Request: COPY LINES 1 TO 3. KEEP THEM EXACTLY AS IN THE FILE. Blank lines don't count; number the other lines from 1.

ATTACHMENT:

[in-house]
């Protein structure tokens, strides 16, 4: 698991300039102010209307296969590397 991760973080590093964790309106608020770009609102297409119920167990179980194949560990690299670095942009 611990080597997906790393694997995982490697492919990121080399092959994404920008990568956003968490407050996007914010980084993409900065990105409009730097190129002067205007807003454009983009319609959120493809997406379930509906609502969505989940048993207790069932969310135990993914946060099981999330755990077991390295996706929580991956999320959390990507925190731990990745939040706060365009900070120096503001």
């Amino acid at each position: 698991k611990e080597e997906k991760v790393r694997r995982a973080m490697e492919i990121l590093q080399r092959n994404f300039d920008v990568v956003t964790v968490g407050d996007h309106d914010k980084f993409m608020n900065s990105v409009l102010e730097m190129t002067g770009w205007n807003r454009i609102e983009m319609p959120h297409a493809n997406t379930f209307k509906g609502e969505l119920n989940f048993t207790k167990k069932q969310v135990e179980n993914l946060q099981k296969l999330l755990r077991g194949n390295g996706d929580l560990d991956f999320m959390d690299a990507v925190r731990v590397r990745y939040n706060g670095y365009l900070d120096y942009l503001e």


[in-house]
């Protein structure tokens, strides 16, 4: 698991300039102010209307296969590397 991760973080590093964790309106608020770009609102297409119920167990179980194949560990690299670095942009 611990080597997906790393694997995982490697492919990121080399092959994404920008990568956003968490407050996007914010980084993409900065990105409009730097190129002067205007807003454009983009319609959120493809997406379930509906609502969505989940048993207790069932969310135990993914946060099981999330755990077991390295996706929580991956999320959390990507925190731990990745939040706060365009900070120096503001």
């Amino acid at each position: 698991k611990e080597e997906k991760v790393r694997r995982a973080m490697e492919i990121l590093q080399r092959n994404f300039d920008v990568v956003t964790v968490g407050d996007h309106d914010k980084f993409m608020n900065s990105v409009l102010e730097m190129t002067g770009w205007n807003r454009i609102e983009m319609p959120h297409a493809n997406t379930f209307k509906g609502e969505l119920n989940f048993t207790k167990k069932q969310v135990e179980n993914l946060q099981k296969l999330l755990r077991g194949n390295g996706d929580l560990d991956f999320m959390d690299a990507v925190r731990v590397r990745y939040n706060g670095y365009l900070d120096y942009l503001e």